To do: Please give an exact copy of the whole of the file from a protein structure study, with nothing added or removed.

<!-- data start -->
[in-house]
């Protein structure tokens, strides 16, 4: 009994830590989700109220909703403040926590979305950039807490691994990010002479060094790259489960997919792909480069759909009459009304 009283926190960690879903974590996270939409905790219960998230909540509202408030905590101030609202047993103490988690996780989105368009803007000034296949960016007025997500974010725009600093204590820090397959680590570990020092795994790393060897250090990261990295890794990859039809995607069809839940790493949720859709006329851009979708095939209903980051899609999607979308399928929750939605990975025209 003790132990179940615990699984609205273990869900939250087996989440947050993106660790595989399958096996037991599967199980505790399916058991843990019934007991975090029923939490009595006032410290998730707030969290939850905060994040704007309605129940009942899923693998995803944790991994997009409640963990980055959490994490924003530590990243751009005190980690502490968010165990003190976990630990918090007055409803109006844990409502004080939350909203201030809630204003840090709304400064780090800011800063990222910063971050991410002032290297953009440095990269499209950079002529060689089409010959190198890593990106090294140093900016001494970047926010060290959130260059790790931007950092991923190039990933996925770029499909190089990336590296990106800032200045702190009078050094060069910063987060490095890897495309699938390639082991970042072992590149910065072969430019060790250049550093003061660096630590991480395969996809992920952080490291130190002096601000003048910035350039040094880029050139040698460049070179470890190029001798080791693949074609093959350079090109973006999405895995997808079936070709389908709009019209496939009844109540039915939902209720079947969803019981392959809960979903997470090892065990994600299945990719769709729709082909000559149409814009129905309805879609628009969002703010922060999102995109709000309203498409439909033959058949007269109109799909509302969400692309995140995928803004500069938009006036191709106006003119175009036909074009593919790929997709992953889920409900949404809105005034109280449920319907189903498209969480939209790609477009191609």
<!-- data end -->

[in-house]
């Protein structure tokens, strides 16, 4: 009994830590989700109220909703403040926590979305950039807490691994990010002479060094790259489960997919792909480069759909009459009304 009283926190960690879903974590996270939409905790219960998230909540509202408030905590101030609202047993103490988690996780989105368009803007000034296949960016007025997500974010725009600093204590820090397959680590570990020092795994790393060897250090990261990295890794990859039809995607069809839940790493949720859709006329851009979708095939209903980051899609999607979308399928929750939605990975025209 003790132990179940615990699984609205273990869900939250087996989440947050993106660790595989399958096996037991599967199980505790399916058991843990019934007991975090029923939490009595006032410290998730707030969290939850905060994040704007309605129940009942899923693998995803944790991994997009409640963990980055959490994490924003530590990243751009005190980690502490968010165990003190976990630990918090007055409803109006844990409502004080939350909203201030809630204003840090709304400064780090800011800063990222910063971050991410002032290297953009440095990269499209950079002529060689089409010959190198890593990106090294140093900016001494970047926010060290959130260059790790931007950092991923190039990933996925770029499909190089990336590296990106800032200045702190009078050094060069910063987060490095890897495309699938390639082991970042072992590149910065072969430019060790250049550093003061660096630590991480395969996809992920952080490291130190002096601000003048910035350039040094880029050139040698460049070179470890190029001798080791693949074609093959350079090109973006999405895995997808079936070709389908709009019209496939009844109540039915939902209720079947969803019981392959809960979903997470090892065990994600299945990719769709729709082909000559149409814009129905309805879609628009969002703010922060999102995109709000309203498409439909033959058949007269109109799909509302969400692309995140995928803004500069938009006036191709106006003119175009036909074009593919790929997709992953889920409900949404809105005034109280449920319907189903498209969480939209790609477009191609």